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pursued the forbidden aims. It is enough if a part exer-
cised the forbidden activity." (R.G. VIa 97/22 of the 8.5.22.)
2. “It is a matter of indifference whether the members of
the group or association agree with the aims, tasks, means
of working and means of fighting.” (R.G. 58, 401 of the
3. “The real attitude of mind of the participants is a matter
of indifference. Even if they had the intention of not par-
ticipating in criminal efforts, or hindering them, this can
not eliminate their responsibility.” (R.G. 58, 401 of the

24.10.24.) Organizations with criminal ends are everywhere regarded as in the nature of criminal conspiracies, and their criminality is judged by the application of conspiracy principles. The reason why they are offensive to law-governed people has been succinctly stated as follows:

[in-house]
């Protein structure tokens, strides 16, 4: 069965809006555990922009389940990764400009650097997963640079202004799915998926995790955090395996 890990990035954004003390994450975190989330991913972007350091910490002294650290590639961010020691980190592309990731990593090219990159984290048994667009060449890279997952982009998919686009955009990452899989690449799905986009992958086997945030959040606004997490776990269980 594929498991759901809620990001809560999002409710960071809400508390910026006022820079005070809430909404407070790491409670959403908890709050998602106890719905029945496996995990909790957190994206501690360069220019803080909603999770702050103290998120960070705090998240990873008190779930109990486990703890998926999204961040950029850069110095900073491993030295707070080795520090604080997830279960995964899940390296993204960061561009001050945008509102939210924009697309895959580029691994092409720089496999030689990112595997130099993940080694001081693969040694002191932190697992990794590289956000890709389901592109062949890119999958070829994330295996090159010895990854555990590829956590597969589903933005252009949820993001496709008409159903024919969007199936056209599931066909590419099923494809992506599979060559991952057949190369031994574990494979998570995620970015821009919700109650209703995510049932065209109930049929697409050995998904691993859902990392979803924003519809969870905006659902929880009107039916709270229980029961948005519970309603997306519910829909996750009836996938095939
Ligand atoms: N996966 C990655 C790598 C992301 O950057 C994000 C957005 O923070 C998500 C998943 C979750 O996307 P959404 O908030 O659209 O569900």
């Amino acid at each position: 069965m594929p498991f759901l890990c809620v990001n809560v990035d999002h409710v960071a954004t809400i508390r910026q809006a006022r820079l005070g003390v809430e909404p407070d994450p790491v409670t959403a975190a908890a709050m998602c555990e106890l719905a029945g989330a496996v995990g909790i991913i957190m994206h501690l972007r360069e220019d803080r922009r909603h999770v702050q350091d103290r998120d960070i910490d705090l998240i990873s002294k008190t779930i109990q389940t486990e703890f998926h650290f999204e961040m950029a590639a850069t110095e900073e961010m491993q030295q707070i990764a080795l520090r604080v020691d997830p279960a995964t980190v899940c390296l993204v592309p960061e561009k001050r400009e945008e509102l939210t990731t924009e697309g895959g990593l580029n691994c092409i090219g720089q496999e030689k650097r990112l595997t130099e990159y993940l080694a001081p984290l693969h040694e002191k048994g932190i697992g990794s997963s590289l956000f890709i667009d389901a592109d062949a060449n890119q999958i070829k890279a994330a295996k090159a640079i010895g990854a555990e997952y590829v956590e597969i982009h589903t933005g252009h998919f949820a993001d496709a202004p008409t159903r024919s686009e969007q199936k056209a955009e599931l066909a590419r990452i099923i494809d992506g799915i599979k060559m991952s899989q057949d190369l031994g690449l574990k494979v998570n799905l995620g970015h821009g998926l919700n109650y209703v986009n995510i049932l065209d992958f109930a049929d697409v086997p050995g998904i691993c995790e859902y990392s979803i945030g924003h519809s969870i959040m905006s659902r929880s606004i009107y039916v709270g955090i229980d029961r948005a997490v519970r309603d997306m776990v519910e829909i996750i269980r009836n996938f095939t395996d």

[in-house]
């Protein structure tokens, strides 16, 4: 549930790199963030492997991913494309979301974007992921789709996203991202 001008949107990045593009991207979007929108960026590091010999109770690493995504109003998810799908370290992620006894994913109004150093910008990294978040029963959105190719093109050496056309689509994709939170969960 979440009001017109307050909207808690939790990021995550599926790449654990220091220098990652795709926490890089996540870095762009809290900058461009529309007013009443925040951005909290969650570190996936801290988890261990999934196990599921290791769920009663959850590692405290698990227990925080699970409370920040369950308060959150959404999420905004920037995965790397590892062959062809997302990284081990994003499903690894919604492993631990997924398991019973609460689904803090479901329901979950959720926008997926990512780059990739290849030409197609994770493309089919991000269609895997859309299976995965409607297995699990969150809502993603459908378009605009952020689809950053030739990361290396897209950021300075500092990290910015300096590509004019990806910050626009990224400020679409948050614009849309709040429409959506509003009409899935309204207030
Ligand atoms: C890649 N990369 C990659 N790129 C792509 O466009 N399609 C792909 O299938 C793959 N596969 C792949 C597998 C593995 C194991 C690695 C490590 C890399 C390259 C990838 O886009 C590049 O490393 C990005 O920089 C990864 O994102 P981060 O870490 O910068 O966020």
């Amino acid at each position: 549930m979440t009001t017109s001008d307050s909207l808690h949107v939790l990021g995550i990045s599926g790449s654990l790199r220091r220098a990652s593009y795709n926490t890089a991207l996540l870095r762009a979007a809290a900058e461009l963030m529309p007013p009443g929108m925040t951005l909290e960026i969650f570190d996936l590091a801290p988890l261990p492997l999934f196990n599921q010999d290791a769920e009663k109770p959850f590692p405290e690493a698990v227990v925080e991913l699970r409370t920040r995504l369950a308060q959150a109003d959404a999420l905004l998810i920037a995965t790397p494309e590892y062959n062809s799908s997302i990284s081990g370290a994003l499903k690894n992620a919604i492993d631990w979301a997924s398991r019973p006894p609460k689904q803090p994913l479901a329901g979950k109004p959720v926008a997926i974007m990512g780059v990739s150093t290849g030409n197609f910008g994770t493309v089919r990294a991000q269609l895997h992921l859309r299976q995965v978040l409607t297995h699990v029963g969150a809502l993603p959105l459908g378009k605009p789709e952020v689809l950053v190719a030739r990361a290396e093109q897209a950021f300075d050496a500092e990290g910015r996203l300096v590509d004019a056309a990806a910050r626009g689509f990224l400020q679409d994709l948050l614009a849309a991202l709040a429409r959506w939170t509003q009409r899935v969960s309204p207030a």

"The reason for finding criminal liability in case of a combination to effect an unlawful end or to use unlawful means, where none would exist, even though the act contemplated were actually committed by an individual, is that a combination of persons to commit a wrong, either as an end or as a means to an end, is so much more dangerous, because of its increased power to do wrong, because it is more difficult to guard against and prevent the evil designs of a group of persons than of a single person, and because of the terror which fear of such a combination tends to create in the

minds of people.” (Miller on Criminal Law, 1932, p. 110.) The Charter, in Article 6, provides that "Leaders, organizers, instigators and accomplices participating in the formulation or execution of a common plan or conspiracy to commit any of the foregoing crimes are responsible for all acts performed by any persons in execution of such plan." The individual defendants are arraigned at your bar on this charge which, if proved, makes them responsible for the acts of others in execution of the common plan.